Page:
Caravan celebrates Puerto Rican pride
Despite difficult times, their pride remains.
Although COVID-19 forced organizers to cancel Sunset Park’s annual Puerto Rican Day Parade, locals found a way to celebrate.
On Saturday, June 13, with the help of residents, a different kind of parade took place. A caravan of cars visited hospitals, senior centers and the homes of those who lost family members during the pandemic.
“We came up with an idea of what we do during Christmas time, a parranda, which is like a choir you see during Christmas, where people go house to house,” said organizer Cynthia Felix. “[Organizer Danny Moran] decided we would go to the senior centers as well as to people that have lost a family member, just to bring joy to their lives.”
The group provided Puerto Rican food and visited the seniors while following social distancing rules.
“They were grateful,” Felix said. ”They looked out their windows and smiled. It was a joyous occasion. It was important to acknowledge Puerto Rican culture but still be socially distant.”
Moran got a slew of volunteers to provide the cars.
“We also had a young gentleman whose family owns a bakery that does the distribution of Puerto Rican bread through the stores,” said Felix. “He gave up his time to provide it. It’s the type of bread that’s normally eaten in Puerto Rico, so people got a taste of home. Fortunately, we were able to get people to cook, get volunteers and get food to the hospital to thank the workers for what they do.”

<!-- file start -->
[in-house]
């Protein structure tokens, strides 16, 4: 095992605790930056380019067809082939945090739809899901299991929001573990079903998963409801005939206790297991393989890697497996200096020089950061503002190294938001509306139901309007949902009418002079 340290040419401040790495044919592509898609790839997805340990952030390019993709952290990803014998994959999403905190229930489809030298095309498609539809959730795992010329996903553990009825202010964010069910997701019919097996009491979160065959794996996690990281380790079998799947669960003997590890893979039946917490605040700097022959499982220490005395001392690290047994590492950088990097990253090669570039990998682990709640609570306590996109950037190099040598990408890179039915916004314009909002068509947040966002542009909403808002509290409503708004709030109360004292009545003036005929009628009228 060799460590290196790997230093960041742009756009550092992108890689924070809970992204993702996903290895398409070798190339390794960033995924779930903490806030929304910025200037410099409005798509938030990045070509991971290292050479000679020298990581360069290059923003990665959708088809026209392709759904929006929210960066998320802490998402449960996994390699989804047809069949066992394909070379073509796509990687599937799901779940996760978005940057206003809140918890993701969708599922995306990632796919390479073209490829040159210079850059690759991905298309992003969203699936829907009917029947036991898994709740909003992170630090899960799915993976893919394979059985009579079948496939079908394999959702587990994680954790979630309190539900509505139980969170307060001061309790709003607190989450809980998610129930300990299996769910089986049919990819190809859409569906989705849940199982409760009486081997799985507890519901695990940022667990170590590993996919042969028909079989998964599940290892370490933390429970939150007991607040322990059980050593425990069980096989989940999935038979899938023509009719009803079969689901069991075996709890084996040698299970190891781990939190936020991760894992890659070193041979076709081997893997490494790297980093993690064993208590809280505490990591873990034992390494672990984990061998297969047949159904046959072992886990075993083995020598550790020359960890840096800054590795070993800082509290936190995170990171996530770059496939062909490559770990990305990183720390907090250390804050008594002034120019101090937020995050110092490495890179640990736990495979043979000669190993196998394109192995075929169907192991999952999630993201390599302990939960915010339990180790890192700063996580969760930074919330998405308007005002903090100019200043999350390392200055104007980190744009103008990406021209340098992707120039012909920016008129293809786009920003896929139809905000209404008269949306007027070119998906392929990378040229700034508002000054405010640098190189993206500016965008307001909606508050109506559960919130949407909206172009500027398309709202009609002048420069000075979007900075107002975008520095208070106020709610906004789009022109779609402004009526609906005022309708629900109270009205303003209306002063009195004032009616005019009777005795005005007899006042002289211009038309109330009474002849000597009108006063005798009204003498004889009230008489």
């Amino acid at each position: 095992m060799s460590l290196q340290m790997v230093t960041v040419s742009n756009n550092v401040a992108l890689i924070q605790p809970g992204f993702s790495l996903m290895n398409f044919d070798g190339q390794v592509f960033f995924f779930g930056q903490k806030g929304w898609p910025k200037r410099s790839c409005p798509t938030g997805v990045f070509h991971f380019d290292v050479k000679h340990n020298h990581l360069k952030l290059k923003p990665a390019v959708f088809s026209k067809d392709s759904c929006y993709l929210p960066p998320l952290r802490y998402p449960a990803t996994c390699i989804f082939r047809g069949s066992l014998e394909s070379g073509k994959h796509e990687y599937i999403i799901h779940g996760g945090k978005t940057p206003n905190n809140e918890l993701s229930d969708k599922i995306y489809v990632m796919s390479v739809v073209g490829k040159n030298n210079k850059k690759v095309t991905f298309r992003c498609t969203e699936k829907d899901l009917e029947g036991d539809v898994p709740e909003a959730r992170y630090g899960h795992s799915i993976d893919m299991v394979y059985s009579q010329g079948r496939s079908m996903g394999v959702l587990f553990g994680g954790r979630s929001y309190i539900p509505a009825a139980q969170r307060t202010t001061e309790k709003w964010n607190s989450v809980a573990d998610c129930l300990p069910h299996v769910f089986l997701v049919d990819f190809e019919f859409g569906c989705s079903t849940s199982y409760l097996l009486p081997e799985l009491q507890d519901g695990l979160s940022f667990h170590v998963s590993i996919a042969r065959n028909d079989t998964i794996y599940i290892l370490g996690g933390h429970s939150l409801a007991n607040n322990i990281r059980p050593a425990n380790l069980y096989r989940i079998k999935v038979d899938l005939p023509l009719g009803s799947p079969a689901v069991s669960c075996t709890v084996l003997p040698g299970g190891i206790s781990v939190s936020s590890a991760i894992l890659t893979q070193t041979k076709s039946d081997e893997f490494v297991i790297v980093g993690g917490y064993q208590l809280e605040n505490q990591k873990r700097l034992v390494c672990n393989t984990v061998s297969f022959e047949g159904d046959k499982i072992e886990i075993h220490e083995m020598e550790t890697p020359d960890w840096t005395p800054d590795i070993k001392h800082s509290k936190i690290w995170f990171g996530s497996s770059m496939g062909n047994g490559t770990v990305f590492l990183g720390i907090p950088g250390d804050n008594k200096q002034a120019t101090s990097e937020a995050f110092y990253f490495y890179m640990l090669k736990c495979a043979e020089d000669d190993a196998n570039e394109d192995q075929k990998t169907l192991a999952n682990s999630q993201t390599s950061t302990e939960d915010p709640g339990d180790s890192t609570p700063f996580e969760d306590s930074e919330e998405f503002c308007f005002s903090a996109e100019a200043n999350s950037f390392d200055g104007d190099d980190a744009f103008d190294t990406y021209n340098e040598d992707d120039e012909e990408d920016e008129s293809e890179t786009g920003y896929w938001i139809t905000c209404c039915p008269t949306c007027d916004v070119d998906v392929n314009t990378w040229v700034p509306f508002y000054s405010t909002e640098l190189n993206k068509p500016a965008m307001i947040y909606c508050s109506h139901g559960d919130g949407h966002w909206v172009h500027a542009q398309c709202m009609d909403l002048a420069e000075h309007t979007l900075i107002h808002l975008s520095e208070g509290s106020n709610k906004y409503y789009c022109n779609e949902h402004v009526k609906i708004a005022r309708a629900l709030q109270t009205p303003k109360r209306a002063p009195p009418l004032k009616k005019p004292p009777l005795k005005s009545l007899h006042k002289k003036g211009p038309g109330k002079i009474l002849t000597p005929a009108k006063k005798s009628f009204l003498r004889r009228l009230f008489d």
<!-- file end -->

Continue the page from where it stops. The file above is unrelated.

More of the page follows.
The caravan made stops at Marien Heim Center, 4520 4th Ave.; Sunset Park Gardens Center, 405 44th St.; and Harbor Hill Center and NYU FHC, 5613 2nd Ave.
Assemblymember Felix Ortiz and Congressmember Nydia Velázquez accompanied the group on the route and at the park.
The parade honored Sunset Park residents Violetta Maya and Lucy Sanabria, as well as Gladys Morales and the Acevedo family, who have been significantly affected by the pandemic.
The 48th, 49th and 50th Street block associations were also lauded.
Felix said the seniors loved the kind gesture.
“We are trying to see if we can do something monthly for them or just provide music to bring them joy and smiles,” she said. “It has been so socially repressive with COVID-19. We are a very social community.”
“We had a nice crowd and we also gave back to a lot of kids’ families,” said Moran.
The caravan was also organized by Dawud Gaston and Gloria Rodriguez.
Sunset Park resident and former detective Ray Acevedo said organizers honored his wife, a first responder who is still out sick.
“God bless their good will,” he said.
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